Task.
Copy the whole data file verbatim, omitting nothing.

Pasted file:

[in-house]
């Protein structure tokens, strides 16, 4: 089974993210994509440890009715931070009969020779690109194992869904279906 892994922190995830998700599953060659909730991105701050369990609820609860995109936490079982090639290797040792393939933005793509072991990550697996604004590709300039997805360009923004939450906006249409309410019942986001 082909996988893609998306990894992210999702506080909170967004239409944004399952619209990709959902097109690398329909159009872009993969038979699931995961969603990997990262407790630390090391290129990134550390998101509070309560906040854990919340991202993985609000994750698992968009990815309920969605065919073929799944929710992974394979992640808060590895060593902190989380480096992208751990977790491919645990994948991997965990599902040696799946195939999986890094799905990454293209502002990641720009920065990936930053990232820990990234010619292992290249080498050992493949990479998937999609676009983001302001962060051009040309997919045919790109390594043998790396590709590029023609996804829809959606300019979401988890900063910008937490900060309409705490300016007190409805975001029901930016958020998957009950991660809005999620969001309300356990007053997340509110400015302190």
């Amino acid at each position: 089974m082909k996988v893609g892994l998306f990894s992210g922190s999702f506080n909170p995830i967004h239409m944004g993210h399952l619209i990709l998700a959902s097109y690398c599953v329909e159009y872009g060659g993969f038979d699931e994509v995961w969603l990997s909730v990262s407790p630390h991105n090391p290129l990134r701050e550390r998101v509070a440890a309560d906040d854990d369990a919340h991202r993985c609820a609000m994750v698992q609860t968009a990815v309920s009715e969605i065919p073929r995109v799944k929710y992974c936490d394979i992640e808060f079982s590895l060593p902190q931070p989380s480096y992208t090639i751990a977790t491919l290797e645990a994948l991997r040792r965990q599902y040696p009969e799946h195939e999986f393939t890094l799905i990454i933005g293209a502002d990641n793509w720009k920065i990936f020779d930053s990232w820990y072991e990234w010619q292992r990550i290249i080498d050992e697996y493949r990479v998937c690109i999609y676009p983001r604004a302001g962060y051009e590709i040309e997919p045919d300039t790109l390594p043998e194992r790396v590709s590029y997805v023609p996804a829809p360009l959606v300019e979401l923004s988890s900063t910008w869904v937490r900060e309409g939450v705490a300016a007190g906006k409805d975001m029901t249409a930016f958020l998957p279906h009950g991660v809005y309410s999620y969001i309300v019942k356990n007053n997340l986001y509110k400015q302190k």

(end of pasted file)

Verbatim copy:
[in-house]
């Protein structure tokens, strides 16, 4: 089974993210994509440890009715931070009969020779690109194992869904279906 892994922190995830998700599953060659909730991105701050369990609820609860995109936490079982090639290797040792393939933005793509072991990550697996604004590709300039997805360009923004939450906006249409309410019942986001 082909996988893609998306990894992210999702506080909170967004239409944004399952619209990709959902097109690398329909159009872009993969038979699931995961969603990997990262407790630390090391290129990134550390998101509070309560906040854990919340991202993985609000994750698992968009990815309920969605065919073929799944929710992974394979992640808060590895060593902190989380480096992208751990977790491919645990994948991997965990599902040696799946195939999986890094799905990454293209502002990641720009920065990936930053990232820990990234010619292992290249080498050992493949990479998937999609676009983001302001962060051009040309997919045919790109390594043998790396590709590029023609996804829809959606300019979401988890900063910008937490900060309409705490300016007190409805975001029901930016958020998957009950991660809005999620969001309300356990007053997340509110400015302190």
């Amino acid at each position: 089974m082909k996988v893609g892994l998306f990894s992210g922190s999702f506080n909170p995830i967004h239409m944004g993210h399952l619209i990709l998700a959902s097109y690398c599953v329909e159009y872009g060659g993969f038979d699931e994509v995961w969603l990997s909730v990262s407790p630390h991105n090391p290129l990134r701050e550390r998101v509070a440890a309560d906040d854990d369990a919340h991202r993985c609820a609000m994750v698992q609860t968009a990815v309920s009715e969605i065919p073929r995109v799944k929710y992974c936490d394979i992640e808060f079982s590895l060593p902190q931070p989380s480096y992208t090639i751990a977790t491919l290797e645990a994948l991997r040792r965990q599902y040696p009969e799946h195939e999986f393939t890094l799905i990454i933005g293209a502002d990641n793509w720009k920065i990936f020779d930053s990232w820990y072991e990234w010619q292992r990550i290249i080498d050992e697996y493949r990479v998937c690109i999609y676009p983001r604004a302001g962060y051009e590709i040309e997919p045919d300039t790109l390594p043998e194992r790396v590709s590029y997805v023609p996804a829809p360009l959606v300019e979401l923004s988890s900063t910008w869904v937490r900060e309409g939450v705490a300016a007190g906006k409805d975001m029901t249409a930016f958020l998957p279906h009950g991660v809005y309410s999620y969001i309300v019942k356990n007053n997340l986001y509110k400015q302190k």